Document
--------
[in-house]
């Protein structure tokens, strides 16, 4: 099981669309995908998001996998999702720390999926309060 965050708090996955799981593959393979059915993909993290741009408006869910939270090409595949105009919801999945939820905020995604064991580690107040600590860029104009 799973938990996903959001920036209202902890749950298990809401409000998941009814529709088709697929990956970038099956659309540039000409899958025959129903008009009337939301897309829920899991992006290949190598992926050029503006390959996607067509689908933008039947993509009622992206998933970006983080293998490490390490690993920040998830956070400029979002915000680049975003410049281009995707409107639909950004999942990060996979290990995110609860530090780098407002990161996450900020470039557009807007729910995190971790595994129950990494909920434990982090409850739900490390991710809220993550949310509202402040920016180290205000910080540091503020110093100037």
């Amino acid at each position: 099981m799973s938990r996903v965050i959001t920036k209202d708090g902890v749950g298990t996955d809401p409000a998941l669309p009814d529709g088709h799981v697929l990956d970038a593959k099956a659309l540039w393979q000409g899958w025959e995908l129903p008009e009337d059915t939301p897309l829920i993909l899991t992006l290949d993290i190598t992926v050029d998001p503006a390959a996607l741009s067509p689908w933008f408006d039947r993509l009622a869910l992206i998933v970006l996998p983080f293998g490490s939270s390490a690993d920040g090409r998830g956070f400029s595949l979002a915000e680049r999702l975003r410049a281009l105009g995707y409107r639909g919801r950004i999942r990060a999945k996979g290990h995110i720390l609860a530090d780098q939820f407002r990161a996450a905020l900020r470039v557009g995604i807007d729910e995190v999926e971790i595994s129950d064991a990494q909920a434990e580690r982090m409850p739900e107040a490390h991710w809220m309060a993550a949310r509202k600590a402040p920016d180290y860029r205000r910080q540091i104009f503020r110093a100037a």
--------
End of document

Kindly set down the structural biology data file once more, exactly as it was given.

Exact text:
[in-house]
């Protein structure tokens, strides 16, 4: 099981669309995908998001996998999702720390999926309060 965050708090996955799981593959393979059915993909993290741009408006869910939270090409595949105009919801999945939820905020995604064991580690107040600590860029104009 799973938990996903959001920036209202902890749950298990809401409000998941009814529709088709697929990956970038099956659309540039000409899958025959129903008009009337939301897309829920899991992006290949190598992926050029503006390959996607067509689908933008039947993509009622992206998933970006983080293998490490390490690993920040998830956070400029979002915000680049975003410049281009995707409107639909950004999942990060996979290990995110609860530090780098407002990161996450900020470039557009807007729910995190971790595994129950990494909920434990982090409850739900490390991710809220993550949310509202402040920016180290205000910080540091503020110093100037």
């Amino acid at each position: 099981m799973s938990r996903v965050i959001t920036k209202d708090g902890v749950g298990t996955d809401p409000a998941l669309p009814d529709g088709h799981v697929l990956d970038a593959k099956a659309l540039w393979q000409g899958w025959e995908l129903p008009e009337d059915t939301p897309l829920i993909l899991t992006l290949d993290i190598t992926v050029d998001p503006a390959a996607l741009s067509p689908w933008f408006d039947r993509l009622a869910l992206i998933v970006l996998p983080f293998g490490s939270s390490a690993d920040g090409r998830g956070f400029s595949l979002a915000e680049r999702l975003r410049a281009l105009g995707y409107r639909g919801r950004i999942r990060a999945k996979g290990h995110i720390l609860a530090d780098q939820f407002r990161a996450a905020l900020r470039v557009g995604i807007d729910e995190v999926e971790i595994s129950d064991a990494q909920a434990e580690r982090m409850p739900e107040a490390h991710w809220m309060a993550a949310r509202k600590a402040p920016d180290y860029r205000r910080q540091i104009f503020r110093a100037a």